Geneva – The KNCV Tuberculosis Foundation and Unitaid signed a US$ 13.9 million grant agreement on Tuesday to increase the use of smart pillboxes and mobile technology, aiming to help patients adhere to their medicines and raise the world’s plateauing cure rates for TB.
“This project takes a familiar device, the mobile phone, and turns it into an innovative disease-fighting tool,” Unitaid Executive Director Lelio Marmora said. “So many more people will be able to adhere to the long treatment and return to good health with the support of this technology.”
The ASCENT project, starting this month and running through 2022, will pilot three types of devices and create a global market and implementation plan for them. The devices are:
- pillboxes that send a message to a monitoring clinic every time the patient opens it up to take their medicine.
- a video application that helps patients film themselves taking their medicine, and then sends the video to the clinic.
- an application that helps patients send an SMS to the clinic every time they take their dose.
The project will be implemented in five countries: Ethiopia, Philippines, South Africa, Tanzania and Ukraine. KNCV will work with partners The Aurum Institute, London School of Hygiene & Tropical Medicine and PATH.
One of the difficulties in curing tuberculosis is the long treatment. Patients have to take medicines anywhere from six months to two years. After a few months of treatment, many patients feel better and stop taking their medicine. As a result, the illness returns, and the bacteria gets an opportunity to develop resistance to the tuberculosis drugs.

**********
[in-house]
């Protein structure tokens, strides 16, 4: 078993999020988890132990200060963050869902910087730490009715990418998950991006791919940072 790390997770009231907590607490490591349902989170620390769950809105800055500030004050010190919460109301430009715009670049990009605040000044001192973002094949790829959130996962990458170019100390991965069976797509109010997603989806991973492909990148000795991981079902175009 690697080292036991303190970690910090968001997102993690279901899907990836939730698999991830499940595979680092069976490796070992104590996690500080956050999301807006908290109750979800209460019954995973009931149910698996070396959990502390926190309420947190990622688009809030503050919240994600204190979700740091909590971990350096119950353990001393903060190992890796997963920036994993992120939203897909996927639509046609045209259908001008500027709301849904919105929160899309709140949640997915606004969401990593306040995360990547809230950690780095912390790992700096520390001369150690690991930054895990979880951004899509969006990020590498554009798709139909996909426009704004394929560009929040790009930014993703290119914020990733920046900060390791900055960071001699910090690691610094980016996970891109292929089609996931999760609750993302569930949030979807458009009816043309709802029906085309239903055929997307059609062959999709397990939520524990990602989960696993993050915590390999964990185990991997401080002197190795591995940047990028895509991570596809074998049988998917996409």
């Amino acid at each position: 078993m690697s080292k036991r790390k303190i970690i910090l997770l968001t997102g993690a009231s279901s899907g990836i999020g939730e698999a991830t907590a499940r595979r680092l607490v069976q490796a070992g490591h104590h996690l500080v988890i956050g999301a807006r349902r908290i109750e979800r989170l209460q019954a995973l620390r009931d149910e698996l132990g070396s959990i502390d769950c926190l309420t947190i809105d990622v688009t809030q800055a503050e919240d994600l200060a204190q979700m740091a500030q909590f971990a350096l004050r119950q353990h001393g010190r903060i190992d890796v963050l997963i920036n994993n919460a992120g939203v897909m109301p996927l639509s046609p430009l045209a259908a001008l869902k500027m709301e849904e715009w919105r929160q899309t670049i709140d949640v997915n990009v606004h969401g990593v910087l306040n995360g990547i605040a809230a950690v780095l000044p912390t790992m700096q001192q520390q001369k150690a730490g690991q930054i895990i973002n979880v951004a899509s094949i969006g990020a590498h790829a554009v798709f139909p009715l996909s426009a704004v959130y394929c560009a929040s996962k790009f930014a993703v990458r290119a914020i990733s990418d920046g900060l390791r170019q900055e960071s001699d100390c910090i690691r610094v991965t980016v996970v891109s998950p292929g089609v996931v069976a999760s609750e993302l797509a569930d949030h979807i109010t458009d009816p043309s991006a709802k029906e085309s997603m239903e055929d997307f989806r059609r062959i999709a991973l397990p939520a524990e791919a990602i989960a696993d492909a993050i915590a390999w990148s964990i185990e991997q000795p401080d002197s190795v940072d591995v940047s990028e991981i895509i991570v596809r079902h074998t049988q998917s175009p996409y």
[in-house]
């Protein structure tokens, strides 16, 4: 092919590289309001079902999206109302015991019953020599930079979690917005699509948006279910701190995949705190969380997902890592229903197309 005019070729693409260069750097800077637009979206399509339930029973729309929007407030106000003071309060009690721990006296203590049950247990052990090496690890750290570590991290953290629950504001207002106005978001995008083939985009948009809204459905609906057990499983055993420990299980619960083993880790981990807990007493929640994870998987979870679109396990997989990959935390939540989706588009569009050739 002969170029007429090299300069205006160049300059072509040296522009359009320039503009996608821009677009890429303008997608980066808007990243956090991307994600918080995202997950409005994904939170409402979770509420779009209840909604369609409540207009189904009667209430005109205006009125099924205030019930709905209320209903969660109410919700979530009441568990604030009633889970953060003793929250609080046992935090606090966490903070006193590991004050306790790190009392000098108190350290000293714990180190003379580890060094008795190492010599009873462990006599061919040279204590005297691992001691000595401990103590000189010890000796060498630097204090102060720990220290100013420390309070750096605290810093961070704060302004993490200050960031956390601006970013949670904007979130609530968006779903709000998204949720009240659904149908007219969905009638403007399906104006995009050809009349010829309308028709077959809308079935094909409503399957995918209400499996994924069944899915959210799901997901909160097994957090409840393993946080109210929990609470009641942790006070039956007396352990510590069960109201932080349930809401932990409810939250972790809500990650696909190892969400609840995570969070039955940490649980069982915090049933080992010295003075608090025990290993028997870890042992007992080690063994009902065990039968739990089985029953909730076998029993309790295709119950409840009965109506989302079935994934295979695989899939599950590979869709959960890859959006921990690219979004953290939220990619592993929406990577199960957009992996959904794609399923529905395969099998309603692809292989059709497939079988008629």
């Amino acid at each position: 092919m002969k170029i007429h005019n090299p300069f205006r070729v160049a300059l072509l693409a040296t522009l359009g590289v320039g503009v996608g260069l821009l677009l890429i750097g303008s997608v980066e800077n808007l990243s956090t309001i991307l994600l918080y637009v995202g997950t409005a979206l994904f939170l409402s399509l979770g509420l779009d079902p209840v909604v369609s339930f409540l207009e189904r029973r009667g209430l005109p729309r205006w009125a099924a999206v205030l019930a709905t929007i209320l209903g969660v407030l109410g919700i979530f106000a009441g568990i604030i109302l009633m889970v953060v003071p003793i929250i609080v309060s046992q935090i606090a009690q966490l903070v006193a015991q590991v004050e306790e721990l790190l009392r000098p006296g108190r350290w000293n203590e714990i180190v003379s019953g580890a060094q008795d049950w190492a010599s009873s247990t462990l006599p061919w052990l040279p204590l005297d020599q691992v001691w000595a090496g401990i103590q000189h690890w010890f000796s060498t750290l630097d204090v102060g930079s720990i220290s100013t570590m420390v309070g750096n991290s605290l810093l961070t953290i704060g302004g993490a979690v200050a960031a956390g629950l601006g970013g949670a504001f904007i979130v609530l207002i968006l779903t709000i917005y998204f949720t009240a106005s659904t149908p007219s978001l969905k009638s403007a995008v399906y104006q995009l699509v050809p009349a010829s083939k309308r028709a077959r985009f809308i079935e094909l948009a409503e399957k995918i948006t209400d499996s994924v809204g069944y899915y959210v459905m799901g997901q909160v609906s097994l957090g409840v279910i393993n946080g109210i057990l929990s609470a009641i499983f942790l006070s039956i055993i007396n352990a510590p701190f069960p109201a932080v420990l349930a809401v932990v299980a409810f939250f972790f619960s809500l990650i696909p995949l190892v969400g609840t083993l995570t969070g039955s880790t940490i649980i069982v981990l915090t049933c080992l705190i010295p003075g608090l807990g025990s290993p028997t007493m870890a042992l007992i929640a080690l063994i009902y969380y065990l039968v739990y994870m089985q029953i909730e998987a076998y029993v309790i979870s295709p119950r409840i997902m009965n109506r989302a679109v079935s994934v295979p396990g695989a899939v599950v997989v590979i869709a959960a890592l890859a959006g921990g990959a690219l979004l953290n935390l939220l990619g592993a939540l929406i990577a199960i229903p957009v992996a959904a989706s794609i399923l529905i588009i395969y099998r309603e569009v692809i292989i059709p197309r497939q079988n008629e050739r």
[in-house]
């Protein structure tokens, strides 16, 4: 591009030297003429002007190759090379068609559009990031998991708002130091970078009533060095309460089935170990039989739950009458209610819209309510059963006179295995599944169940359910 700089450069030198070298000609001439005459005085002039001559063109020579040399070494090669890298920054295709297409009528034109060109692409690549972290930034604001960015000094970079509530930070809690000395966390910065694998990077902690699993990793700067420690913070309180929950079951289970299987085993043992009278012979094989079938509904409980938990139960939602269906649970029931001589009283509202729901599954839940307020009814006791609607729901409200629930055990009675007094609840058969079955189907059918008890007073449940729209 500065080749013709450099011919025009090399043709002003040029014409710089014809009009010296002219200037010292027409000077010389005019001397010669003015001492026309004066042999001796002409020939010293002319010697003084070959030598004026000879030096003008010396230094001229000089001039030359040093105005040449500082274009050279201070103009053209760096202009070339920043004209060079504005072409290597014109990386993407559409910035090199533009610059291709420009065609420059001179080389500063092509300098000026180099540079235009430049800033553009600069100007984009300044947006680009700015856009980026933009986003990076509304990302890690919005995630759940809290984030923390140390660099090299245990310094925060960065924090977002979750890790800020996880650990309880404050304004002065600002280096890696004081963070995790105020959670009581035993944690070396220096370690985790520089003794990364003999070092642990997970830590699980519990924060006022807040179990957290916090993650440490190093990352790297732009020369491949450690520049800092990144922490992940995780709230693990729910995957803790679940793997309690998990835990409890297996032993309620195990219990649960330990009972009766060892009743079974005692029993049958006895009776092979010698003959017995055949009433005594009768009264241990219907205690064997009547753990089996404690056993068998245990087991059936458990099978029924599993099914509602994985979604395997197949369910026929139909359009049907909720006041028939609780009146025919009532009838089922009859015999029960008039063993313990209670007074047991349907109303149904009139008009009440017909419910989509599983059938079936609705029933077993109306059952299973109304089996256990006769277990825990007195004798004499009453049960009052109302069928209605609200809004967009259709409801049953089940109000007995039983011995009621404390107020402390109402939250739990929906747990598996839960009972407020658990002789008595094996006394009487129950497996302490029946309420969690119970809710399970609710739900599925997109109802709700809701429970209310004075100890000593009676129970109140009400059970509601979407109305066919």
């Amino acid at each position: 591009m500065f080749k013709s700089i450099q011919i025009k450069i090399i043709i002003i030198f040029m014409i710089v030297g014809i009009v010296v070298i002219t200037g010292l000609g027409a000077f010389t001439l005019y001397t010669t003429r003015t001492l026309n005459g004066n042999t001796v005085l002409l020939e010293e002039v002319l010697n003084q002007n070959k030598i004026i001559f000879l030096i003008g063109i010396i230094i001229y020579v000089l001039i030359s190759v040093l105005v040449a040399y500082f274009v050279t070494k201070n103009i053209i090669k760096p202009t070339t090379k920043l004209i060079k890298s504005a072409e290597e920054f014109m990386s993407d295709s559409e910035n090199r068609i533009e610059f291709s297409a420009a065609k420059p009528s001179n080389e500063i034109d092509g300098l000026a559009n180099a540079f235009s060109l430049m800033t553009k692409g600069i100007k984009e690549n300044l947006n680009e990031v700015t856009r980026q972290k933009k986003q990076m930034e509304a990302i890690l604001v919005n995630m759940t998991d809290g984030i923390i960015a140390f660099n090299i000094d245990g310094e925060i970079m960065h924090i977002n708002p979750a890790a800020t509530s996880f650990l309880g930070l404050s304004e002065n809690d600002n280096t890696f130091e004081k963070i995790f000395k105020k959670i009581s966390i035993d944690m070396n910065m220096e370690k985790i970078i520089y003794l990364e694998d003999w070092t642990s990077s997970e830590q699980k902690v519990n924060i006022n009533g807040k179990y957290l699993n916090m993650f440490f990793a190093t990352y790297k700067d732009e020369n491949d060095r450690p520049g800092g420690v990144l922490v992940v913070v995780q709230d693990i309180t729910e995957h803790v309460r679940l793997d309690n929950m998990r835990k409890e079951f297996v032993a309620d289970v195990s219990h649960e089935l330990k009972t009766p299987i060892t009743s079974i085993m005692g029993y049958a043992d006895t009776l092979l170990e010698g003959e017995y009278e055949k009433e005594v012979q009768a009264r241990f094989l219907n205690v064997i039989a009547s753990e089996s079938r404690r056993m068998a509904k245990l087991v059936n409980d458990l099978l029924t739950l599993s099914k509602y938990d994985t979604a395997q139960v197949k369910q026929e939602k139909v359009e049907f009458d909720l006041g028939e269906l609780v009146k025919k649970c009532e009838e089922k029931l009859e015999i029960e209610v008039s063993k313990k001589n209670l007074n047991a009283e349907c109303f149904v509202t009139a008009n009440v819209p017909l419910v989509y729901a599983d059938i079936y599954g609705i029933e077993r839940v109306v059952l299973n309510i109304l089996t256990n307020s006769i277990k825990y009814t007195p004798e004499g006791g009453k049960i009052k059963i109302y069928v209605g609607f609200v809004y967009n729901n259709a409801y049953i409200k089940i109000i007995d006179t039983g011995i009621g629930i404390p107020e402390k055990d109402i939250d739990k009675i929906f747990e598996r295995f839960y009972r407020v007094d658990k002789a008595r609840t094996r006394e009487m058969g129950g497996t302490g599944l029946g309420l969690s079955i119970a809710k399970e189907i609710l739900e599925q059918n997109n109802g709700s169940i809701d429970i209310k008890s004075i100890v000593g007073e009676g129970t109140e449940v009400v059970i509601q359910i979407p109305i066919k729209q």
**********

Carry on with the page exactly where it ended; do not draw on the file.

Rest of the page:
“KNCV Tuberculosis Foundation is excited and honored to lead the Unitaid-funded ASCENT project,” said Kitty van Weezenbeek, executive director of KNCV. “We look forward to working with national TB programs, patient representatives and our consortium partners to bring digital adherence technology to scale.”
Unitaid is investing in a host of new TB interventions, including:
- new drug formulations for children who have multidrug-resistant TB
- diagnosis through gene sequencing, a new technology that can analyze the genes of a patient’s particular tuberculosis bacteria and determine which drugs will work the best against it.
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